Blogging Challenge


A challenge was posted on the Kidlit listserve a few weeks ago: Comment on five blogs each day for three weeks. Heck, I’m lucky if I can read five blog posts a day, which is why I currently have a backlog of 191 on my Google Reader. So I created my own more manageable challenge: Visit five new blogs each week. You don’t have to read every single post, just sample a few, cruise through the backlog a bit, and if you like what you see, add it to your blog reader.

Why do this? Because there are a lot of really cool blogs out there, and if you don’t make a point of going to look for them, you’ll miss out. This is not only an opportunity for you to discover new information, but also an opportunity to draw readership to your own blog by posting interesting comments.

So where will you find these blogs? For those of you who are into kid’s literature, you can find a list of blogs on Anastasia Suen’s website. For those of you who aren’t, type a subject you’re interested in and the word “blog” into Google. See where it takes you. If, for example, you’re into historical fiction, look for a blog about that.  Have you always wondered what it would be like to raise chickens in the city? I guarantee you, someone’s blogging about it.

I discovered Problogger and Copyblogger, two great advice sites, through a book on blogging. I came across Redneck Mother while reading an online article.  The most obscure way I’ve found a blog was when I Googled “yin yang” and “cat”, looking for a feline-themed yin yang symbol I thought I’d once seen.  A blog called Twice Bloomed Wisteria popped up because it had a post titled “My yin-yang cat is dead.”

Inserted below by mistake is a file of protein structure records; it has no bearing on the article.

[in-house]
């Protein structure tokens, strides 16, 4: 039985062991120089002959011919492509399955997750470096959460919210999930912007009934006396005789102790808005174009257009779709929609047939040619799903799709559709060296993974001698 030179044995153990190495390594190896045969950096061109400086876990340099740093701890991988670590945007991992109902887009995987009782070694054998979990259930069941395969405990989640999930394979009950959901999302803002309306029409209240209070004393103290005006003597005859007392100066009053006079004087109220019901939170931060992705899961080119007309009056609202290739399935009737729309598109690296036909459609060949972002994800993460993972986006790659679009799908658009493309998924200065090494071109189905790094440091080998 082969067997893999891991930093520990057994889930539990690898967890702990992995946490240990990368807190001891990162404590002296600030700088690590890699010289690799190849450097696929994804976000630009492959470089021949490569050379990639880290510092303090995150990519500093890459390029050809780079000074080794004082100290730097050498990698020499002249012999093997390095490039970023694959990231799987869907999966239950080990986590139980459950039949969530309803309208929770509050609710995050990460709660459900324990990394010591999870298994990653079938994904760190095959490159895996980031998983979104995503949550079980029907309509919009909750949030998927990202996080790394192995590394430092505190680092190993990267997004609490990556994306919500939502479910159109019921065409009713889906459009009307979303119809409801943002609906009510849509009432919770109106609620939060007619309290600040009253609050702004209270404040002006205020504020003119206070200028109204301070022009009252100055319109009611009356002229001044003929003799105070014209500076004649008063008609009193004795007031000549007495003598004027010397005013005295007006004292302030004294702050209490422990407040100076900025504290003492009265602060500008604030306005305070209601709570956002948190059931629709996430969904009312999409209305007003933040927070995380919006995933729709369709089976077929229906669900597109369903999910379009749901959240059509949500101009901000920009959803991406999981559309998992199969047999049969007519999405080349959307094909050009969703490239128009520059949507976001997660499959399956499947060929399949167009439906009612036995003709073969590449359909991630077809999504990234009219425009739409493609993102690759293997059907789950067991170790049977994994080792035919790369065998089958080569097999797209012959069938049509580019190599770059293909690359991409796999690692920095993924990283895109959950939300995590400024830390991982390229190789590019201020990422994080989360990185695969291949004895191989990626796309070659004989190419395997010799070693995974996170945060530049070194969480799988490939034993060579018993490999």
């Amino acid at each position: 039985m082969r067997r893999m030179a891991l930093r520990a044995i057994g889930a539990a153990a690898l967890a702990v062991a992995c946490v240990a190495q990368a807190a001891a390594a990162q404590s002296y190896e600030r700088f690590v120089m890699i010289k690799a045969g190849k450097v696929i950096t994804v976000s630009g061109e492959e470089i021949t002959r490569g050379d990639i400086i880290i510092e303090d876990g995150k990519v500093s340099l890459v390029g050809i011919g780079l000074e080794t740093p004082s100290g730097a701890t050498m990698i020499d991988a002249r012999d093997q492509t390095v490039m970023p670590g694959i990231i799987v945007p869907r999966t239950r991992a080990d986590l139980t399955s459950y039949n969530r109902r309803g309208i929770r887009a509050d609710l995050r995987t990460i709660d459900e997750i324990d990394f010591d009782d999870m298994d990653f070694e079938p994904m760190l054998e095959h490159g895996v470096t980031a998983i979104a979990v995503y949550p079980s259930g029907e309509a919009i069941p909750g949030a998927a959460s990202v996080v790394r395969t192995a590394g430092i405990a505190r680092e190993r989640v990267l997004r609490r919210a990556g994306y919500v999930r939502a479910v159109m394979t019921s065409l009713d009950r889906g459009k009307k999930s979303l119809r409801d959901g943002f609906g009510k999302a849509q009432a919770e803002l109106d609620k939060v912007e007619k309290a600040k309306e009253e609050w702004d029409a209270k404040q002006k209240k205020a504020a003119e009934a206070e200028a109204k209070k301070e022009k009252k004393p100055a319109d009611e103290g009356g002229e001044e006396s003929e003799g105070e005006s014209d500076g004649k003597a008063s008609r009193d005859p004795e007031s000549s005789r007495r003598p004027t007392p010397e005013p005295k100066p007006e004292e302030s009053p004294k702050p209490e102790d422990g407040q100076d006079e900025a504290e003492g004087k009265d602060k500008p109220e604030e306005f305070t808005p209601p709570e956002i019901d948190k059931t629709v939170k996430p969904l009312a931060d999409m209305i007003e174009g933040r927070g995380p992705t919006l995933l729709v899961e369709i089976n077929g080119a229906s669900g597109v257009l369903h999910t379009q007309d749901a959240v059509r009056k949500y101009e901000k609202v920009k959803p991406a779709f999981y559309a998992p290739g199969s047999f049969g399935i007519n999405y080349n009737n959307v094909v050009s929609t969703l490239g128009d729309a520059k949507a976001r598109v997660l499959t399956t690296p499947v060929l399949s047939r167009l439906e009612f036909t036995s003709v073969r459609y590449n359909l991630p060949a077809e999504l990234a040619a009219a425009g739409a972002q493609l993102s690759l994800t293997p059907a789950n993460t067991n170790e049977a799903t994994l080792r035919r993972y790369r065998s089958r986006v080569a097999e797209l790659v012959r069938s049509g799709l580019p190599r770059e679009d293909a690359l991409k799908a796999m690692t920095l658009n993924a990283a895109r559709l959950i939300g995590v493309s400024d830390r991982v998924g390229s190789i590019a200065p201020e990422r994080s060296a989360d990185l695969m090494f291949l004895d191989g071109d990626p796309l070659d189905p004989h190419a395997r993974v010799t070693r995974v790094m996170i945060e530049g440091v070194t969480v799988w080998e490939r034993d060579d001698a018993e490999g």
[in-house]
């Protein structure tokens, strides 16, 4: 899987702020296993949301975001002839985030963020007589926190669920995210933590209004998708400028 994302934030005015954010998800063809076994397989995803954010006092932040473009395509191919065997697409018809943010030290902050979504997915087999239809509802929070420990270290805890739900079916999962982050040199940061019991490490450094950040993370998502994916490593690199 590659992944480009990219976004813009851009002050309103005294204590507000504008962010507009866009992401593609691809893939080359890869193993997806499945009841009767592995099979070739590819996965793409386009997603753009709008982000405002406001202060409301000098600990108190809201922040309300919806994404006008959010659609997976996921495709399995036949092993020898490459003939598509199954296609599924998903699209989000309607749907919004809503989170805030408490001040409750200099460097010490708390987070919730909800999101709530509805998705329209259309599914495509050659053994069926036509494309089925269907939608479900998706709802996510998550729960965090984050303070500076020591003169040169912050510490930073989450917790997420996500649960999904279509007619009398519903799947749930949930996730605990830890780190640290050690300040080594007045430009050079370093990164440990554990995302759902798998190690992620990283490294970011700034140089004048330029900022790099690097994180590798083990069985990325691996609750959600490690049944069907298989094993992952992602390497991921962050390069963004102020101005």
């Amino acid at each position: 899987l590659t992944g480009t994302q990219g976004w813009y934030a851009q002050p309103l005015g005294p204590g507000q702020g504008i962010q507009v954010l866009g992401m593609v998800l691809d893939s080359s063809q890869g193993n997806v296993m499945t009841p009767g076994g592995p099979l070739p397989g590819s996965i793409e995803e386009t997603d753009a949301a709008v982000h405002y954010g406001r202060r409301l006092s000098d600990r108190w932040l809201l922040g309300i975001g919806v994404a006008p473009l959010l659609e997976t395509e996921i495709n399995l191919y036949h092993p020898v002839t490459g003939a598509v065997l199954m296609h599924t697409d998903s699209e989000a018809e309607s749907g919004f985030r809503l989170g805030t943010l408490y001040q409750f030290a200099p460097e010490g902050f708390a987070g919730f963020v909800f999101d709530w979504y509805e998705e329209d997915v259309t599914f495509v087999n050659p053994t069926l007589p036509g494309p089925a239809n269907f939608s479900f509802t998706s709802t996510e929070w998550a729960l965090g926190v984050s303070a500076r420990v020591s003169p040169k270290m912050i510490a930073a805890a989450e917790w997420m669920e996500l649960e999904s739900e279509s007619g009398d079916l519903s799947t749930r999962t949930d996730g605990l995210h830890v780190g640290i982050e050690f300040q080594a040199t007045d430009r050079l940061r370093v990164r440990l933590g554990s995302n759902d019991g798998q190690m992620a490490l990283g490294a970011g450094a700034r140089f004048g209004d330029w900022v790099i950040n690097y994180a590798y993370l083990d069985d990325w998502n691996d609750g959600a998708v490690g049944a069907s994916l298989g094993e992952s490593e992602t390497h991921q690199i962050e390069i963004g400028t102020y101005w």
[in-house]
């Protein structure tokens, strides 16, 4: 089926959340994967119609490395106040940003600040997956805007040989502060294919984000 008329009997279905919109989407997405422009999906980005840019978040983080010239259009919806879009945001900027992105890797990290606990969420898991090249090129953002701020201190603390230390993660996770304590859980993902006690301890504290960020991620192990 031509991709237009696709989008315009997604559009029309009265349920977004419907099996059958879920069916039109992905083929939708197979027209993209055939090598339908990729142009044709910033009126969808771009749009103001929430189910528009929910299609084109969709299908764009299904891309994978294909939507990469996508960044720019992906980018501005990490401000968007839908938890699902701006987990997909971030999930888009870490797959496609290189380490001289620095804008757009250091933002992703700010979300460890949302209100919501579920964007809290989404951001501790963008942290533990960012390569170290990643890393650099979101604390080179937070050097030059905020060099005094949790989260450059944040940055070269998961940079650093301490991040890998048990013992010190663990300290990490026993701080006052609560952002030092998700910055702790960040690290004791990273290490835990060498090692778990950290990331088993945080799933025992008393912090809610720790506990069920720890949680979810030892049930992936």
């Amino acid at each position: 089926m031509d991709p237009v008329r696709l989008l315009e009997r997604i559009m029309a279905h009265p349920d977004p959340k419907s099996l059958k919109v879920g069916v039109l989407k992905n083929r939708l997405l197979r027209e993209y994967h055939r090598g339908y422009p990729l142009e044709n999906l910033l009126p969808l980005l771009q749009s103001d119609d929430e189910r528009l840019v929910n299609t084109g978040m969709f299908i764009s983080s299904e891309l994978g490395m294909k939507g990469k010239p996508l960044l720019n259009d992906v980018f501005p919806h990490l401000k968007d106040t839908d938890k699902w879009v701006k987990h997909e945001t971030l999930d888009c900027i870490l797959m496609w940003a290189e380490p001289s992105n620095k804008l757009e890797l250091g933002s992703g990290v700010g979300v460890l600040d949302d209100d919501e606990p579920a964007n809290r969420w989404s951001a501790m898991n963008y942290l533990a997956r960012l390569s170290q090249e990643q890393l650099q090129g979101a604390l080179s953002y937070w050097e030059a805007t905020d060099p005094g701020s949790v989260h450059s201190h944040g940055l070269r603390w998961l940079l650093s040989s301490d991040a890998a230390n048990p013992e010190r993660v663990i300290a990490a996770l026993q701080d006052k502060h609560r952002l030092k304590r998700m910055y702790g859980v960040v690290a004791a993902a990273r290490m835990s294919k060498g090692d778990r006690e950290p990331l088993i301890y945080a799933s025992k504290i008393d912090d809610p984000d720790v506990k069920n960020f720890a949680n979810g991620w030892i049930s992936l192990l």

This week I’ve visited three new sites so far.   The Through the Looking Glass, The Unnamed Forest, and Fresh Baked Bits.

I hope you’ll join me in this challenge.  Feel free to use the comments section to share the interesting blogs you find.

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One Response to Blogging Challenge

  1. shelli says:

    Hey – thanks for your comments 🙂 A “beat” is a piece of action – it can eb used to break up dialogue. for example:

    “ugh!” I threw head back and stared up at the sky. “Please tell me the publishing business will go on@!”

    The part in between the two pieces of dialogue (i threw my head back….)is considered a “beat” (though this is not a very good one.;)
    shelli

    Like

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